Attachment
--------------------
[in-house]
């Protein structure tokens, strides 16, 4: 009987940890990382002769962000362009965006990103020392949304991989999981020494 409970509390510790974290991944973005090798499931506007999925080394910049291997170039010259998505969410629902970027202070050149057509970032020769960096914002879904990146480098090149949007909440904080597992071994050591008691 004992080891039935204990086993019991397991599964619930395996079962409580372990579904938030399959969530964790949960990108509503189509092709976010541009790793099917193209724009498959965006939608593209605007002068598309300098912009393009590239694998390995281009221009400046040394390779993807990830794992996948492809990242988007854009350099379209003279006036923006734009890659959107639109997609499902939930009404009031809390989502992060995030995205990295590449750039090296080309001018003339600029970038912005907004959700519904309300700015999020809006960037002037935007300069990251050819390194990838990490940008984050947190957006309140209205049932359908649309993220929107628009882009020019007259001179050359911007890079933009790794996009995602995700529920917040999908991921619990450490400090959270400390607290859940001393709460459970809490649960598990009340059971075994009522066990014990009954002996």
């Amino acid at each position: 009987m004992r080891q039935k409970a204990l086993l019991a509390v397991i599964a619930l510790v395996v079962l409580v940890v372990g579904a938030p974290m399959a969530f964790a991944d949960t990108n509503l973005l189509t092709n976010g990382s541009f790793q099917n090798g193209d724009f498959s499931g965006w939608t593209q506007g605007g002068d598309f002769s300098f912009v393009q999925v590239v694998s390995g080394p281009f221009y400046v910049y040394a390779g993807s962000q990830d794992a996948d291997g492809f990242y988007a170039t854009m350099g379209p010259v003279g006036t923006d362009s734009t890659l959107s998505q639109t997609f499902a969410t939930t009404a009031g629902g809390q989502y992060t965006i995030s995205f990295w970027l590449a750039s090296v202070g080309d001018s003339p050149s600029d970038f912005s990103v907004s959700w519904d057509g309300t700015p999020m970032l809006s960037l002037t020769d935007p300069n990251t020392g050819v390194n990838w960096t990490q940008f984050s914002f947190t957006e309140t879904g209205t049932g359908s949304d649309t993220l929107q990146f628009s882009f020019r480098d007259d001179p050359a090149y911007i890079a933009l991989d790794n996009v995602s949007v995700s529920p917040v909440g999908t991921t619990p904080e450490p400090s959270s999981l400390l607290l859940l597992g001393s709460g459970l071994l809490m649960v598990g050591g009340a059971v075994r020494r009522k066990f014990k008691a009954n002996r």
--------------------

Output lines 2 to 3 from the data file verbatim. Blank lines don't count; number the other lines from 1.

């Protein structure tokens, strides 16, 4: 009987940890990382002769962000362009965006990103020392949304991989999981020494 409970509390510790974290991944973005090798499931506007999925080394910049291997170039010259998505969410629902970027202070050149057509970032020769960096914002879904990146480098090149949007909440904080597992071994050591008691 004992080891039935204990086993019991397991599964619930395996079962409580372990579904938030399959969530964790949960990108509503189509092709976010541009790793099917193209724009498959965006939608593209605007002068598309300098912009393009590239694998390995281009221009400046040394390779993807990830794992996948492809990242988007854009350099379209003279006036923006734009890659959107639109997609499902939930009404009031809390989502992060995030995205990295590449750039090296080309001018003339600029970038912005907004959700519904309300700015999020809006960037002037935007300069990251050819390194990838990490940008984050947190957006309140209205049932359908649309993220929107628009882009020019007259001179050359911007890079933009790794996009995602995700529920917040999908991921619990450490400090959270400390607290859940001393709460459970809490649960598990009340059971075994009522066990014990009954002996």
């Amino acid at each position: 009987m004992r080891q039935k409970a204990l086993l019991a509390v397991i599964a619930l510790v395996v079962l409580v940890v372990g579904a938030p974290m399959a969530f964790a991944d949960t990108n509503l973005l189509t092709n976010g990382s541009f790793q099917n090798g193209d724009f498959s499931g965006w939608t593209q506007g605007g002068d598309f002769s300098f912009v393009q999925v590239v694998s390995g080394p281009f221009y400046v910049y040394a390779g993807s962000q990830d794992a996948d291997g492809f990242y988007a170039t854009m350099g379209p010259v003279g006036t923006d362009s734009t890659l959107s998505q639109t997609f499902a969410t939930t009404a009031g629902g809390q989502y992060t965006i995030s995205f990295w970027l590449a750039s090296v202070g080309d001018s003339p050149s600029d970038f912005s990103v907004s959700w519904d057509g309300t700015p999020m970032l809006s960037l002037t020769d935007p300069n990251t020392g050819v390194n990838w960096t990490q940008f984050s914002f947190t957006e309140t879904g209205t049932g359908s949304d649309t993220l929107q990146f628009s882009f020019r480098d007259d001179p050359a090149y911007i890079a933009l991989d790794n996009v995602s949007v995700s529920p917040v909440g999908t991921t619990p904080e450490p400090s959270s999981l400390l607290l859940l597992g001393s709460g459970l071994l809490m649960v598990g050591g009340a059971v075994r020494r009522k066990f014990k008691a009954n002996r």